089 - On How To Study Philosophy - Moral Letters for Modern Times
So having urged you to be about your own studies, can I be surprised when you ask me for guidance about how and in in what direction? No, although I urged you not to put your mind in the care of those who would weaponize you for their own purposes, I would have you weaponize your mind in defense of yourself. And I suppose you will not be surprised when I tell you that the lessons you need to learn most ardently are those of philosophy.
I have previously urged you to read broadly and widely. This is because you do not know where and how inspiration will strike. It comes to people unevenly and at different times, and what works for one may be useless for another. The best way to increase your chances of success, at least initially, is to take many tries at the prize. If one lottery ticket gives you but tiny chances, then a hundred or a thousand tickets will multiply your odds. But your odds will remain forever slight if you do not lay a certain groundwork; otherwise your reading will be aimless and fruitless, like buying lottery tickets for last week’s drawing.
Wisdom is what you are seeking, my dear Deuteros, the highest attainment of the well-ordered mind in pursuit of reason. Philosophy means the love of wisdom, and consequently is made up of the efforts you put into attaining wisdom. I have talked with you many times about virtues and vices, about first and second order goods or pursuits, and about the many things that lead people astray from the path of reason. Although these distinctions give rise to much confusion, what is clear is that philosophers are on a path seeking wisdom through philosophy.
Philosophy does not follow a single path, but offers multiple branches. We talk of moral philosophy, which is concerned with the thinking, motivation, and actions of people. Natural philosophy takes up our observations of the universe we find ourselves in and everything in it. In the meantime, this branch has diverged into the many roads that lead to the hard sciences. Finally, we have logical philosophy, which addresses how humans make sense of the universe through words and expressions, and how to build logical arguments from unbroken chains of reasoning. We most often turn to logical philosophy to identify falsehoods, for these are more abundant and easier to identify than eternal truths.
I urge you to build your foundation in moral philosophy, and within it to focus on the most critical question of how to discern what is truly valuable and all the things that are not. Your motives are only partly under your control and will steer you to wrong action if left unchecked, but can be brought under the domain of reason. For you to apply right reason at all you need to know what is worth pursuing. I repeat myself to you often, Deuteros, because these basic lessons bear repeating. Without this clear understanding of the relative value of things, all else you pursue will be to false purposes and likely wasted effort.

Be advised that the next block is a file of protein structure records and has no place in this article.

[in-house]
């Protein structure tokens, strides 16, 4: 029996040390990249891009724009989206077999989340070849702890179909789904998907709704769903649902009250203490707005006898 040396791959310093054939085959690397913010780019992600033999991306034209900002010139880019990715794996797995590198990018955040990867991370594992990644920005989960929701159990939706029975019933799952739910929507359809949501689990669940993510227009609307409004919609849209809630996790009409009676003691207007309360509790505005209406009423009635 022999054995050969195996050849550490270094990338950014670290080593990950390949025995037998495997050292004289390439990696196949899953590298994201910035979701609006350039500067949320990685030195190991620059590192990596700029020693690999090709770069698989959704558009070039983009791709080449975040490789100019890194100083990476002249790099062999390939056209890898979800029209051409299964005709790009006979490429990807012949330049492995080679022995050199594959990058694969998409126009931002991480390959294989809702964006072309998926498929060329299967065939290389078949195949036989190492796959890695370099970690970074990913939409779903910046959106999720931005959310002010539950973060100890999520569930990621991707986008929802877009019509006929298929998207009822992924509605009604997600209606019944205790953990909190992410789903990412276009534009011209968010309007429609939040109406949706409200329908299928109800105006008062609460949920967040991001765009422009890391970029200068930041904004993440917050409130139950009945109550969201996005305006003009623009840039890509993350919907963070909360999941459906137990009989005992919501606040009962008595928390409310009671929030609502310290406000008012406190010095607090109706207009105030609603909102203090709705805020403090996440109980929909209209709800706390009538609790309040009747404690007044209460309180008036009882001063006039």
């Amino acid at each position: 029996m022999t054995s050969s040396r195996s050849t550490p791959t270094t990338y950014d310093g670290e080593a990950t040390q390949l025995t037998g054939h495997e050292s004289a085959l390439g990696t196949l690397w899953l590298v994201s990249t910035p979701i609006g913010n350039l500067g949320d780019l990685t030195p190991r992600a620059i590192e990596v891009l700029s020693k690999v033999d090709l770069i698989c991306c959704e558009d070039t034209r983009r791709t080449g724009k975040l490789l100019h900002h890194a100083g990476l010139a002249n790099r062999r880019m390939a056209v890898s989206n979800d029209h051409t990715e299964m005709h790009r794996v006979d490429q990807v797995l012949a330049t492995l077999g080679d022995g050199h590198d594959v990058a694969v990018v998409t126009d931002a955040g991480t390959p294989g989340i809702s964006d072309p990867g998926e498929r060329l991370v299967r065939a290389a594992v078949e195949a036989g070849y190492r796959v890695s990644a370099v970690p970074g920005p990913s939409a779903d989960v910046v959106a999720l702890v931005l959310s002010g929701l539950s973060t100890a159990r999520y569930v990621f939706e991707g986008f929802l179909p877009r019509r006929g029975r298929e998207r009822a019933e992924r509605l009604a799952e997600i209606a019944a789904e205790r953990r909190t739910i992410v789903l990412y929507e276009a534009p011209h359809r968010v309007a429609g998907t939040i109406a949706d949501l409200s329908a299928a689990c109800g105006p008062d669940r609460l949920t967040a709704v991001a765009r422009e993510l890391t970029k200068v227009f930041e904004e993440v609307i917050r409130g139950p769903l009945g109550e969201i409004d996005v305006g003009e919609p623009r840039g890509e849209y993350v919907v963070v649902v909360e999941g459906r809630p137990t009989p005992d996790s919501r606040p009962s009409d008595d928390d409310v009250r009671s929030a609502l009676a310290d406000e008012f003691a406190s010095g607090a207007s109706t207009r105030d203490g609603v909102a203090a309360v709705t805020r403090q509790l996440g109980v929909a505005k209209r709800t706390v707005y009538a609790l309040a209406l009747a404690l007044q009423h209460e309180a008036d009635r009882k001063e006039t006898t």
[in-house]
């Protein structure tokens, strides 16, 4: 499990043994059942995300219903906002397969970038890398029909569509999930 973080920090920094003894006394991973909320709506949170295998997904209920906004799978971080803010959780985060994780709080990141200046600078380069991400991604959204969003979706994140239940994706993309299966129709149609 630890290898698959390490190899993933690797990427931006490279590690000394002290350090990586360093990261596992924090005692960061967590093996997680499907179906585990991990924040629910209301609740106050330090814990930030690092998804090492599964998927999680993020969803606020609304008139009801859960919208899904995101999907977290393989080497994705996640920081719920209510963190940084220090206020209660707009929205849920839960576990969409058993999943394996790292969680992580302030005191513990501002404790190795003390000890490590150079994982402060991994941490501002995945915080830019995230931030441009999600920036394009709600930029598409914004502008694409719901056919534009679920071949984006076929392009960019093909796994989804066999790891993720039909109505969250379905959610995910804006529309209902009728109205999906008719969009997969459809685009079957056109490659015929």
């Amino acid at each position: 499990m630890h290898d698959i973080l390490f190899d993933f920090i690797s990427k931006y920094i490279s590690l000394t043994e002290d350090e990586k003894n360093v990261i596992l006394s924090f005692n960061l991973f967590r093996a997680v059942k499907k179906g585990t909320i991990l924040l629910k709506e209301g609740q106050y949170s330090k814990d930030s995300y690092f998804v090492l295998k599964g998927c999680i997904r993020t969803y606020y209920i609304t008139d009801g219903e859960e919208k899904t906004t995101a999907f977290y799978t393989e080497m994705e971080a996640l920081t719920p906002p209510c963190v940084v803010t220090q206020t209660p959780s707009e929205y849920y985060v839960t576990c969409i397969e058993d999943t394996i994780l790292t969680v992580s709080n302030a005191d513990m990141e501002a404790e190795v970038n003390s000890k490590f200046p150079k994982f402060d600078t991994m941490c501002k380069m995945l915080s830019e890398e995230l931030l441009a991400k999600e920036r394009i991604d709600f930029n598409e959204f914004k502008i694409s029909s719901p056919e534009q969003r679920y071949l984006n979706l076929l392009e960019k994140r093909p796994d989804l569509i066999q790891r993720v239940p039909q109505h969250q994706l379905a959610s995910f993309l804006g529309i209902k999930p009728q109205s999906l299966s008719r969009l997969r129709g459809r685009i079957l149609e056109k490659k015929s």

You should understand that bravery is one of the ways to overcome fear, but that fear itself is a construct of the mind. You should know the value and correct application of loyalty, temperance, and kindness. You will never waste your time if you are spending it studying how to live your life simply, modestly, and with self-restraint.
Although knowledge of the things that are valuable is the cornerstone on which your good life will be built, your tower will not raise itself towards the sky unaided. You create the structure of your life by taking actions consistent with your values. Each time you act unthinkingly, you have missed an opportunity to lift a stone and cement it into place. Each time you act inconsistently, you are a sloppy builder, sometimes creating a smooth surface by accident but more often leaving sharp edges that you will need to return to later for repair. And if you act against your values, you are tearing down your substance and creating destruction around you, though at first you may be the only one to sense it.
Do you feel that I am preaching to you again, Deuteros? I know the only one whose words will have lasting effect are your own, so I call upon you to be your own constant cheerleader if not stern policeman. Until you bring your thinking into order and direct your actions consistently with your thinking, you will have to resign yourself to my lessons. I will not stop talking until you have put a stop to your desires, for it is your desires that lead you from the path every time. Once you can test your wishes and reliably return the answer that you have enough, why so will my words cease because you will have had enough of them as they are ingrained on your being.
In sum, you study not to learn more things but to learn what things are valuable. You think on what you have studied to prepare yourself to apply the learnings to your particular situation. And though no exam is administered in this course, still you test yourself in every situation where you are called upon to make a choice about how to act and how to feel about your actions. You will know you are making progress in your studies if the wise decision is clear to you, even though it still costs you constant vigilance to control your motivation and constant effort to control your actions. This is enough to be on the path to wisdom and headed in the right direction.